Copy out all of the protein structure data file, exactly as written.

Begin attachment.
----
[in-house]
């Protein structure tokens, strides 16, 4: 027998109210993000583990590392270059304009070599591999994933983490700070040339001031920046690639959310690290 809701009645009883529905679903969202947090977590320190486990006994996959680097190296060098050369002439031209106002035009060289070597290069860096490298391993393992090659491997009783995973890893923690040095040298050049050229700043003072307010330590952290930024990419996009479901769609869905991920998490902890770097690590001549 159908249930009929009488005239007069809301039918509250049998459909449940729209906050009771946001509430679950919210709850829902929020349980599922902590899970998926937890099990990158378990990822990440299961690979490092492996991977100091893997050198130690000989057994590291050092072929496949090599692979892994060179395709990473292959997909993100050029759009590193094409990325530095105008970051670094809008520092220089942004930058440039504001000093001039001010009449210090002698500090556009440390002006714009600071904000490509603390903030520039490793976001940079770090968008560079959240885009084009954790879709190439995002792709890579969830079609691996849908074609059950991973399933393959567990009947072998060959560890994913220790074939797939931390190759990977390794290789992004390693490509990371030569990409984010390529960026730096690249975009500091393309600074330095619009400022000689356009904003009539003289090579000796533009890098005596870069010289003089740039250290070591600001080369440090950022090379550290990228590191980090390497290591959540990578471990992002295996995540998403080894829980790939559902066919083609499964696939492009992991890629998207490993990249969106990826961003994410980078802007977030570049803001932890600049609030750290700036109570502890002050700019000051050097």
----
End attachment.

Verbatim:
[in-house]
């Protein structure tokens, strides 16, 4: 027998109210993000583990590392270059304009070599591999994933983490700070040339001031920046690639959310690290 809701009645009883529905679903969202947090977590320190486990006994996959680097190296060098050369002439031209106002035009060289070597290069860096490298391993393992090659491997009783995973890893923690040095040298050049050229700043003072307010330590952290930024990419996009479901769609869905991920998490902890770097690590001549 159908249930009929009488005239007069809301039918509250049998459909449940729209906050009771946001509430679950919210709850829902929020349980599922902590899970998926937890099990990158378990990822990440299961690979490092492996991977100091893997050198130690000989057994590291050092072929496949090599692979892994060179395709990473292959997909993100050029759009590193094409990325530095105008970051670094809008520092220089942004930058440039504001000093001039001010009449210090002698500090556009440390002006714009600071904000490509603390903030520039490793976001940079770090968008560079959240885009084009954790879709190439995002792709890579969830079609691996849908074609059950991973399933393959567990009947072998060959560890994913220790074939797939931390190759990977390794290789992004390693490509990371030569990409984010390529960026730096690249975009500091393309600074330095619009400022000689356009904003009539003289090579000796533009890098005596870069010289003089740039250290070591600001080369440090950022090379550290990228590191980090390497290591959540990578471990992002295996995540998403080894829980790939559902066919083609499964696939492009992991890629998207490993990249969106990826961003994410980078802007977030570049803001932890600049609030750290700036109570502890002050700019000051050097």